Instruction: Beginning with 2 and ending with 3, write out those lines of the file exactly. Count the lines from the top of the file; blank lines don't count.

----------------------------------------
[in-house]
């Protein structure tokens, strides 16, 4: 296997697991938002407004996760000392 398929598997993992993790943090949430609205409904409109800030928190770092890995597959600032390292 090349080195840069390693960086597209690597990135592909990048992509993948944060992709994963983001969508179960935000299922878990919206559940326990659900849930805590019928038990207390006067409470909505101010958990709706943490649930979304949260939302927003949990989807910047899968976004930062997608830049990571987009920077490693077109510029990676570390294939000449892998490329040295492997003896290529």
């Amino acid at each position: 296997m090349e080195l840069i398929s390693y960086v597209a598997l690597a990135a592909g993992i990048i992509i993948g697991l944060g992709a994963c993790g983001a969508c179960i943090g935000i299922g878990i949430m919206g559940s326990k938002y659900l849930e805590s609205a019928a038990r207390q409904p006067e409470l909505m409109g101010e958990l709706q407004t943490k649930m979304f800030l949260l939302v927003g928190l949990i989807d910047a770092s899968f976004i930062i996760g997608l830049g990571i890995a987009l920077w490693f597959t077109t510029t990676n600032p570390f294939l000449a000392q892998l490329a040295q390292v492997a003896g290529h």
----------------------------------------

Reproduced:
């Protein structure tokens, strides 16, 4: 296997697991938002407004996760000392 398929598997993992993790943090949430609205409904409109800030928190770092890995597959600032390292 090349080195840069390693960086597209690597990135592909990048992509993948944060992709994963983001969508179960935000299922878990919206559940326990659900849930805590019928038990207390006067409470909505101010958990709706943490649930979304949260939302927003949990989807910047899968976004930062997608830049990571987009920077490693077109510029990676570390294939000449892998490329040295492997003896290529």
């Amino acid at each position: 296997m090349e080195l840069i398929s390693y960086v597209a598997l690597a990135a592909g993992i990048i992509i993948g697991l944060g992709a994963c993790g983001a969508c179960i943090g935000i299922g878990i949430m919206g559940s326990k938002y659900l849930e805590s609205a019928a038990r207390q409904p006067e409470l909505m409109g101010e958990l709706q407004t943490k649930m979304f800030l949260l939302v927003g928190l949990i989807d910047a770092s899968f976004i930062i996760g997608l830049g990571i890995a987009l920077w490693f597959t077109t510029t990676n600032p570390f294939l000449a000392q892998l490329a040295q390292v492997a003896g290529h």